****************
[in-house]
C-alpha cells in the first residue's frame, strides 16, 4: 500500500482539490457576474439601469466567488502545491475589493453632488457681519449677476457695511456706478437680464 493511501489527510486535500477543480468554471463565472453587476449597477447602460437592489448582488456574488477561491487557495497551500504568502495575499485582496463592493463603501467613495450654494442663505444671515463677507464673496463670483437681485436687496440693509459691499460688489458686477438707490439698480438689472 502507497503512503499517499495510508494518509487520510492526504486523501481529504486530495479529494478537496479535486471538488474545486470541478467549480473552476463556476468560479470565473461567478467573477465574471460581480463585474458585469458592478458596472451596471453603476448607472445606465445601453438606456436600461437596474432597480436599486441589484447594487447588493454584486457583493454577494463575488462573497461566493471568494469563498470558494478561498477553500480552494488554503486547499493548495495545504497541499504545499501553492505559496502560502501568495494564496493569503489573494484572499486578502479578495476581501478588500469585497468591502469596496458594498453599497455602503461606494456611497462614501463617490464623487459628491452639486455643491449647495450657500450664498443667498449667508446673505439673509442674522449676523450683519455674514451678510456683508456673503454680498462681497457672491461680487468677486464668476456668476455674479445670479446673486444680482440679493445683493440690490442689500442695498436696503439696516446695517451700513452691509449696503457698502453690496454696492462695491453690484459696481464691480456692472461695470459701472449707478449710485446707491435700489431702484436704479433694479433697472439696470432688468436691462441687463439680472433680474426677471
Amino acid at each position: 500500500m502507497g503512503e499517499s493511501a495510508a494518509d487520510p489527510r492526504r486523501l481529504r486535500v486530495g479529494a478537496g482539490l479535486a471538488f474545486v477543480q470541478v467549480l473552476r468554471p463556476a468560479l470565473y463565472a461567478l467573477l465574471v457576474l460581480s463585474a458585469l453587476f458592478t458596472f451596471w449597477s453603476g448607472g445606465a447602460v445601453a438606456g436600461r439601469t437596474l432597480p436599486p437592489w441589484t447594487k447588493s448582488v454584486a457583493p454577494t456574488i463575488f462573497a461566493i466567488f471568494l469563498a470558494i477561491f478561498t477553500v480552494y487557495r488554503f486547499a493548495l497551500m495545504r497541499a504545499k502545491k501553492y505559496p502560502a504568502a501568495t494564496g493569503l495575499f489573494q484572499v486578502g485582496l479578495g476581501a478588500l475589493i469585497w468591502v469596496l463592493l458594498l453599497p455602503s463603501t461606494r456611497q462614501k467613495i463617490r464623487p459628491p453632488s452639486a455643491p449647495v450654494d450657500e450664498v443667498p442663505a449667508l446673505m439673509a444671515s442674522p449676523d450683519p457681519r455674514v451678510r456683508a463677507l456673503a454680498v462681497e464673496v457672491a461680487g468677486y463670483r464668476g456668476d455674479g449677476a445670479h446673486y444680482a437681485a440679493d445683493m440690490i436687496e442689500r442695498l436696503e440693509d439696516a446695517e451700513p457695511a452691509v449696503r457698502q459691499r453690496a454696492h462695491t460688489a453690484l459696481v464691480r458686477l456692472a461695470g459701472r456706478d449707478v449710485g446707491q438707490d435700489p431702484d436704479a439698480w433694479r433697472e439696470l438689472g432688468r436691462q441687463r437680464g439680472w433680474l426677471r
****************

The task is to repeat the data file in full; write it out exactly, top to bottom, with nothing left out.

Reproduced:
[in-house]
C-alpha cells in the first residue's frame, strides 16, 4: 500500500482539490457576474439601469466567488502545491475589493453632488457681519449677476457695511456706478437680464 493511501489527510486535500477543480468554471463565472453587476449597477447602460437592489448582488456574488477561491487557495497551500504568502495575499485582496463592493463603501467613495450654494442663505444671515463677507464673496463670483437681485436687496440693509459691499460688489458686477438707490439698480438689472 502507497503512503499517499495510508494518509487520510492526504486523501481529504486530495479529494478537496479535486471538488474545486470541478467549480473552476463556476468560479470565473461567478467573477465574471460581480463585474458585469458592478458596472451596471453603476448607472445606465445601453438606456436600461437596474432597480436599486441589484447594487447588493454584486457583493454577494463575488462573497461566493471568494469563498470558494478561498477553500480552494488554503486547499493548495495545504497541499504545499501553492505559496502560502501568495494564496493569503489573494484572499486578502479578495476581501478588500469585497468591502469596496458594498453599497455602503461606494456611497462614501463617490464623487459628491452639486455643491449647495450657500450664498443667498449667508446673505439673509442674522449676523450683519455674514451678510456683508456673503454680498462681497457672491461680487468677486464668476456668476455674479445670479446673486444680482440679493445683493440690490442689500442695498436696503439696516446695517451700513452691509449696503457698502453690496454696492462695491453690484459696481464691480456692472461695470459701472449707478449710485446707491435700489431702484436704479433694479433697472439696470432688468436691462441687463439680472433680474426677471
Amino acid at each position: 500500500m502507497g503512503e499517499s493511501a495510508a494518509d487520510p489527510r492526504r486523501l481529504r486535500v486530495g479529494a478537496g482539490l479535486a471538488f474545486v477543480q470541478v467549480l473552476r468554471p463556476a468560479l470565473y463565472a461567478l467573477l465574471v457576474l460581480s463585474a458585469l453587476f458592478t458596472f451596471w449597477s453603476g448607472g445606465a447602460v445601453a438606456g436600461r439601469t437596474l432597480p436599486p437592489w441589484t447594487k447588493s448582488v454584486a457583493p454577494t456574488i463575488f462573497a461566493i466567488f471568494l469563498a470558494i477561491f478561498t477553500v480552494y487557495r488554503f486547499a493548495l497551500m495545504r497541499a504545499k502545491k501553492y505559496p502560502a504568502a501568495t494564496g493569503l495575499f489573494q484572499v486578502g485582496l479578495g476581501a478588500l475589493i469585497w468591502v469596496l463592493l458594498l453599497p455602503s463603501t461606494r456611497q462614501k467613495i463617490r464623487p459628491p453632488s452639486a455643491p449647495v450654494d450657500e450664498v443667498p442663505a449667508l446673505m439673509a444671515s442674522p449676523d450683519p457681519r455674514v451678510r456683508a463677507l456673503a454680498v462681497e464673496v457672491a461680487g468677486y463670483r464668476g456668476d455674479g449677476a445670479h446673486y444680482a437681485a440679493d445683493m440690490i436687496e442689500r442695498l436696503e440693509d439696516a446695517e451700513p457695511a452691509v449696503r457698502q459691499r453690496a454696492h462695491t460688489a453690484l459696481v464691480r458686477l456692472a461695470g459701472r456706478d449707478v449710485g446707491q438707490d435700489p431702484d436704479a439698480w433694479r433697472e439696470l438689472g432688468r436691462q441687463r437680464g439680472w433680474l426677471r